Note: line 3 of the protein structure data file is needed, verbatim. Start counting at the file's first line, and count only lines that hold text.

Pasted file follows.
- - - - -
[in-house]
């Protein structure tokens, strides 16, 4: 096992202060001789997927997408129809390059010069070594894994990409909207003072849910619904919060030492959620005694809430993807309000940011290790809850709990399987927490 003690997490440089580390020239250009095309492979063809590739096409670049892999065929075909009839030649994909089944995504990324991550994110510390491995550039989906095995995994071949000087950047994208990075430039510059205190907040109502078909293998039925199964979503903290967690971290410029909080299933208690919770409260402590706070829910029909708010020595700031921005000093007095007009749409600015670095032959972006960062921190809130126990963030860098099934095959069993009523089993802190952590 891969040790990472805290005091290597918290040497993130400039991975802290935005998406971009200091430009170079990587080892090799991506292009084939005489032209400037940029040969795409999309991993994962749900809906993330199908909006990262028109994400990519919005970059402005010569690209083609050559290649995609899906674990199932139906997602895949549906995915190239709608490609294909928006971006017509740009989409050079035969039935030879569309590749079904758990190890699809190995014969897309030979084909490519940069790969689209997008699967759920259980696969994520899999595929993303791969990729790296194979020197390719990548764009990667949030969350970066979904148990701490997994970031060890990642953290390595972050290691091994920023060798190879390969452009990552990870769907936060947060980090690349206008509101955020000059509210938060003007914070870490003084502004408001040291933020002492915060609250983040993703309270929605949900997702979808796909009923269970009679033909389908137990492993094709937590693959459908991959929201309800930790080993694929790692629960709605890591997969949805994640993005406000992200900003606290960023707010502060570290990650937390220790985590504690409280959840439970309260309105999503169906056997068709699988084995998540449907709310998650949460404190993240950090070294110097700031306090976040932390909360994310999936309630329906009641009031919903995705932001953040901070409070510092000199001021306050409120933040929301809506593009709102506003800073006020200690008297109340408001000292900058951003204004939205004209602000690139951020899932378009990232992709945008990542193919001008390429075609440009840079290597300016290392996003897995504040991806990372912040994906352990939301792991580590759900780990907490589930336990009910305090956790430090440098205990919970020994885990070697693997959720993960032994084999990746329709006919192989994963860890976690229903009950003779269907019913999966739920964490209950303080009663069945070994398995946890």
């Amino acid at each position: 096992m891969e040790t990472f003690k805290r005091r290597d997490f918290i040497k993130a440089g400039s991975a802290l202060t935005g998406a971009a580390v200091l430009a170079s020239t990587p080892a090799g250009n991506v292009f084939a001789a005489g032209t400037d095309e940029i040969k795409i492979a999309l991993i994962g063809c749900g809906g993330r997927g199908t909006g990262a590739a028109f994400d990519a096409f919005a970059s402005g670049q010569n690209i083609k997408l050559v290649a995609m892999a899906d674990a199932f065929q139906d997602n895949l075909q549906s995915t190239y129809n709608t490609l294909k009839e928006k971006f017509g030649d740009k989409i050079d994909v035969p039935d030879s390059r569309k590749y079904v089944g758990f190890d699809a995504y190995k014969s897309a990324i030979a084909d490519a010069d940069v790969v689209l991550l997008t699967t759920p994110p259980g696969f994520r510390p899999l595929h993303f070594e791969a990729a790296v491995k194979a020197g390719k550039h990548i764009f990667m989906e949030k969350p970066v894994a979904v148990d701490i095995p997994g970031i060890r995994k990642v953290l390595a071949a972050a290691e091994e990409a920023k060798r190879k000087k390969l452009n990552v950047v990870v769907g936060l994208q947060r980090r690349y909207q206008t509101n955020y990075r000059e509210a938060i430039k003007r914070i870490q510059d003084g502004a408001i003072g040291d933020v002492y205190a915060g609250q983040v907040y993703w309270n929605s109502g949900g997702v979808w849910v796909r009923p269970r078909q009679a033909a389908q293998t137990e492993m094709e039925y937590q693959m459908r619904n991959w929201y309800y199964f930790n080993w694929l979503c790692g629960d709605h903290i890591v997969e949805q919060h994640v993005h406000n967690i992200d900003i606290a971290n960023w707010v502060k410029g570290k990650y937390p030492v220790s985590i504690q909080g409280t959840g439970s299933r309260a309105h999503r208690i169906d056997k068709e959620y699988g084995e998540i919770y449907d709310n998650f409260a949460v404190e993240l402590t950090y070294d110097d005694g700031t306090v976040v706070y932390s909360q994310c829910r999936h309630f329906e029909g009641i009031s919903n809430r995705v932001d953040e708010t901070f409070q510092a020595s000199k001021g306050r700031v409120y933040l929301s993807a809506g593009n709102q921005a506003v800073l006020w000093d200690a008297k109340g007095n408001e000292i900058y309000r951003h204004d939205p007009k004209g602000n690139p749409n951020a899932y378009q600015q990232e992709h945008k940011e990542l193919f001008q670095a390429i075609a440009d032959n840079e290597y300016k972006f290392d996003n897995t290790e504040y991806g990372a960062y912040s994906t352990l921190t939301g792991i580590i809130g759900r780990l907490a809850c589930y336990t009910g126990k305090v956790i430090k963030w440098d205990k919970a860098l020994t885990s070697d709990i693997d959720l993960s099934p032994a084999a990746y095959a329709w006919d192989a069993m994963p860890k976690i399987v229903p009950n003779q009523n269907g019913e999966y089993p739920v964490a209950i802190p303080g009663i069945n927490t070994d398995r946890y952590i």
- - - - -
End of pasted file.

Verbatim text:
């Amino acid at each position: 096992m891969e040790t990472f003690k805290r005091r290597d997490f918290i040497k993130a440089g400039s991975a802290l202060t935005g998406a971009a580390v200091l430009a170079s020239t990587p080892a090799g250009n991506v292009f084939a001789a005489g032209t400037d095309e940029i040969k795409i492979a999309l991993i994962g063809c749900g809906g993330r997927g199908t909006g990262a590739a028109f994400d990519a096409f919005a970059s402005g670049q010569n690209i083609k997408l050559v290649a995609m892999a899906d674990a199932f065929q139906d997602n895949l075909q549906s995915t190239y129809n709608t490609l294909k009839e928006k971006f017509g030649d740009k989409i050079d994909v035969p039935d030879s390059r569309k590749y079904v089944g758990f190890d699809a995504y190995k014969s897309a990324i030979a084909d490519a010069d940069v790969v689209l991550l997008t699967t759920p994110p259980g696969f994520r510390p899999l595929h993303f070594e791969a990729a790296v491995k194979a020197g390719k550039h990548i764009f990667m989906e949030k969350p970066v894994a979904v148990d701490i095995p997994g970031i060890r995994k990642v953290l390595a071949a972050a290691e091994e990409a920023k060798r190879k000087k390969l452009n990552v950047v990870v769907g936060l994208q947060r980090r690349y909207q206008t509101n955020y990075r000059e509210a938060i430039k003007r914070i870490q510059d003084g502004a408001i003072g040291d933020v002492y205190a915060g609250q983040v907040y993703w309270n929605s109502g949900g997702v979808w849910v796909r009923p269970r078909q009679a033909a389908q293998t137990e492993m094709e039925y937590q693959m459908r619904n991959w929201y309800y199964f930790n080993w694929l979503c790692g629960d709605h903290i890591v997969e949805q919060h994640v993005h406000n967690i992200d900003i606290a971290n960023w707010v502060k410029g570290k990650y937390p030492v220790s985590i504690q909080g409280t959840g439970s299933r309260a309105h999503r208690i169906d056997k068709e959620y699988g084995e998540i919770y449907d709310n998650f409260a949460v404190e993240l402590t950090y070294d110097d005694g700031t306090v976040v706070y932390s909360q994310c829910r999936h309630f329906e029909g009641i009031s919903n809430r995705v932001d953040e708010t901070f409070q510092a020595s000199k001021g306050r700031v409120y933040l929301s993807a809506g593009n709102q921005a506003v800073l006020w000093d200690a008297k109340g007095n408001e000292i900058y309000r951003h204004d939205p007009k004209g602000n690139p749409n951020a899932y378009q600015q990232e992709h945008k940011e990542l193919f001008q670095a390429i075609a440009d032959n840079e290597y300016k972006f290392d996003n897995t290790e504040y991806g990372a960062y912040s994906t352990l921190t939301g792991i580590i809130g759900r780990l907490a809850c589930y336990t009910g126990k305090v956790i430090k963030w440098d205990k919970a860098l020994t885990s070697d709990i693997d959720l993960s099934p032994a084999a990746y095959a329709w006919d192989a069993m994963p860890k976690i399987v229903p009950n003779q009523n269907g019913e999966y089993p739920v964490a209950i802190p303080g009663i069945n927490t070994d398995r946890y952590i």